INTERNATIONAL and Australian experts are calling for a “new narrative” around obesity, including recognition of obesity as a complex chronic disease, to drive a more comprehensive approach to a condition that affects up to one in three adults worldwide.
Writing in The Lancet, the experts said a “misleading obesity narrative” had inhibited coordinated action, partly because the language and images that describe the problem could distort it.
“Obesity is not only a risk factor for non-communicable diseases, but it is also a complex chronic disease,” they wrote.
“Yet efforts to address obesity have been stymied, not by inadequate knowledge but by a faulty framing of the issue that has led to stigmatisation, siloed approaches, political inaction, and an absence of coherent strategies within food and health systems,” the experts wrote.
Professor Ian Caterson, one of the Australian co-authors of the article, said there had been little progress made in the prevention, management and care of people with obesity.
“We think that approaching the problem of obesity in a different way – recognising that it is not a simple disorder where you just need to walk more and eat less – but there are multiple factors that contribute to obesity in a population, region and a person, and that it is a disease [may be more effective than past efforts],” said Professor Caterson, who is Boden Professor of Human Nutrition at the University of Sydney.
“Once we approach obesity in this way, it helps health systems and government policies to deal with it in the same way as they might deal with diabetes or cancer.”
Professor Caterson said destigmatising obesity was also a crucial step in reducing the many health and social harms associated with the condition.
“There is still, to put it crudely, the perception that people with obesity are gluttons and are lazy,” he said, adding that this stigma affected individuals across a range of issues from accessing health care to gaining employment.
The Lancet authors wrote that a new narrative around obesity must incorporate four dimensions: recognition that obesity requires “discrete actors and sectors to work together simultaneously through many entry points; a change to the words and images used to portray individuals with obesity; the prioritisation of childhood obesity and the growing burden of obesity in low-income settings; and policy approaches that address inequalities and social and physical determinants of obesity”.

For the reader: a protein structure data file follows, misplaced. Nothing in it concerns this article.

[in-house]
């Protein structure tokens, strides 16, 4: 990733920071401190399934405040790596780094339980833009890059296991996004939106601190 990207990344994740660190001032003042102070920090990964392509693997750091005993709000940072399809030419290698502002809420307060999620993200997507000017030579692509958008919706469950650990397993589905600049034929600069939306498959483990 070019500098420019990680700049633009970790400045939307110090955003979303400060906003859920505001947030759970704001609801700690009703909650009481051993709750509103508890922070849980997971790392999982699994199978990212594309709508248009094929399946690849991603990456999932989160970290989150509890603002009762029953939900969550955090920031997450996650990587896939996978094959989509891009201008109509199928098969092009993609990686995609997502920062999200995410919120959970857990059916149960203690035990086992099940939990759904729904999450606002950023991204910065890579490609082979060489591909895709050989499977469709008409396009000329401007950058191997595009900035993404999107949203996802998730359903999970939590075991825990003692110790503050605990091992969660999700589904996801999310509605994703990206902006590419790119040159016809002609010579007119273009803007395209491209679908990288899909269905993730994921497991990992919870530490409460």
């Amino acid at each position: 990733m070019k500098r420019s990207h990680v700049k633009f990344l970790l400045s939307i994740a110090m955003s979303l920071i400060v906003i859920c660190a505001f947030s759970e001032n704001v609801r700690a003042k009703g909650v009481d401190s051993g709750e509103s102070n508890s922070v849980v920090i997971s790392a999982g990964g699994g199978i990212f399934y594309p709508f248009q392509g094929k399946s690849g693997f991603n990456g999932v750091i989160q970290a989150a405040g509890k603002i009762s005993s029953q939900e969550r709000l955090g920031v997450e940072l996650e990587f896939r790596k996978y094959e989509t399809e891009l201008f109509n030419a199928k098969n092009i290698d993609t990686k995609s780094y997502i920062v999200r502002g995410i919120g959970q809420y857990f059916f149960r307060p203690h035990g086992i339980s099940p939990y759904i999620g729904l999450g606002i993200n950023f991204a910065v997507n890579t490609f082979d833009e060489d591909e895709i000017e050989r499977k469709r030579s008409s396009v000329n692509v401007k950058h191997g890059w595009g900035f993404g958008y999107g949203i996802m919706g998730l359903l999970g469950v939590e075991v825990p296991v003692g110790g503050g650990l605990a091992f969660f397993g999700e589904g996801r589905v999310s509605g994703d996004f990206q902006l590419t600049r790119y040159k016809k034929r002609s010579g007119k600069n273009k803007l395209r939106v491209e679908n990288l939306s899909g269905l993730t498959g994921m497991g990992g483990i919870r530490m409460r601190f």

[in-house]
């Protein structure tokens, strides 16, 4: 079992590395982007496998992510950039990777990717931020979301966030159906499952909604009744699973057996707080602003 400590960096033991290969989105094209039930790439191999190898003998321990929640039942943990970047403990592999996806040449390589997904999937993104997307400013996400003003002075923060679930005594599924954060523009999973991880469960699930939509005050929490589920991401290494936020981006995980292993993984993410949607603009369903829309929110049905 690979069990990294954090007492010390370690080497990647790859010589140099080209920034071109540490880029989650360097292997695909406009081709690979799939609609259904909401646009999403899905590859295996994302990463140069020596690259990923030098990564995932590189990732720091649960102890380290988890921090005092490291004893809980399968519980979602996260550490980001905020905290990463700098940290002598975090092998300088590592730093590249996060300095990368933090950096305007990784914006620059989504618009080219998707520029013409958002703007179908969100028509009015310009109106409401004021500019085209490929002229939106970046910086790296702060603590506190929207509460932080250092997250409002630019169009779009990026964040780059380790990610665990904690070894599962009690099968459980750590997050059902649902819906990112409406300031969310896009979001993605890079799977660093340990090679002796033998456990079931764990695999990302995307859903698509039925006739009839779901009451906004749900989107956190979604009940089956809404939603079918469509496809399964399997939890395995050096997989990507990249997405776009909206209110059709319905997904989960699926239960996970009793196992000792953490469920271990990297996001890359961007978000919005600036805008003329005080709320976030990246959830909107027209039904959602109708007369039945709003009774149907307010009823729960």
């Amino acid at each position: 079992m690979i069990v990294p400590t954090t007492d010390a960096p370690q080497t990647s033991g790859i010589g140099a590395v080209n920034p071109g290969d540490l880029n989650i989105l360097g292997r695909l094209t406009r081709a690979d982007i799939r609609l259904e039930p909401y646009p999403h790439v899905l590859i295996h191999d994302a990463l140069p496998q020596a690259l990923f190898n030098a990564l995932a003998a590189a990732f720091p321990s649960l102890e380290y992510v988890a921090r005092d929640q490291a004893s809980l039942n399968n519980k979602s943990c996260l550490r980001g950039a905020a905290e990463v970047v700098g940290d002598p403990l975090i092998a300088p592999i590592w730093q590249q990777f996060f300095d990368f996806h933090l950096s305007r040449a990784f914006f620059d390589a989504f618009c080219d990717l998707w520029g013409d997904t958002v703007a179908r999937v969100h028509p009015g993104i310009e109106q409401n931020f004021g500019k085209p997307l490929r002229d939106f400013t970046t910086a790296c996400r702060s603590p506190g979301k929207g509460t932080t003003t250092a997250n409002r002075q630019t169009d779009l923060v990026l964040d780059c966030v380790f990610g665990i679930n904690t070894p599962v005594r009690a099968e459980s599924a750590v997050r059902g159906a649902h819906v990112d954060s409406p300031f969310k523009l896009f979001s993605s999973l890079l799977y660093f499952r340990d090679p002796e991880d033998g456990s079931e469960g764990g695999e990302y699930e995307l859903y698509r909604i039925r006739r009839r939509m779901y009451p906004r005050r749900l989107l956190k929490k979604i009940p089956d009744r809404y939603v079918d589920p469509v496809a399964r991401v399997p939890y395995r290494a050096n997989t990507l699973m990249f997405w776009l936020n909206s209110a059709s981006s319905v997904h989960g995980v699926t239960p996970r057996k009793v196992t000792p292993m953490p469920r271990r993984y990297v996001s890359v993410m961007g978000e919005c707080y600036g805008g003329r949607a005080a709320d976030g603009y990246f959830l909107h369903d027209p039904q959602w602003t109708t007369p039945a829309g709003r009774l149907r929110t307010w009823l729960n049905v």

Professor John Dixon, Head of Clinical Obesity Research at Baker Heart and Diabetes Institute, said recognition of obesity as a chronic disease was an “enormous turning point” in the efforts to tackle obesity.
“We are now saying [that obesity is] a big problem and we are not going to fix it by blaming a group of people who have it. There are plenty of diseases where very specific lifestyle behaviour causes terrible disease, like smoking, but we get on and treat these people. And yet, there is one group we don’t treat. If we can’t, as a nation, take this on as a health catastrophe unfolding in front of us … we are in trouble.”
Professor Dixon said stigma around obesity remained widespread and was often perpetuated by health professionals.
“Health professionals, particularly medical professionals, are some of the most biased groups against obesity,” he said.
He also levelled criticism at medical organisations in Australia, particularly the Australian Medical Association (AMA), for their reluctance to recognise obesity as a disease.
“If we change the conversation and say this is a serious disease – it is a catastrophe driving heart disease, diabetes and cancer in our community – then we can make steps toward understanding and solving the problem of prevention and management,” Professor Dixon said.
He said bariatric surgery saved lives and money, and yet only 1000 procedures were conducted in Australian public hospitals annually, compared with 22 000 procedures in private hospitals.
“The evidence behind [bariatric] surgery is almost greater than any other surgery we do today – it improves quality of life and gets people back to work, and effectively treats obesity-related risks and complications, so why don’t we use it?” he asked.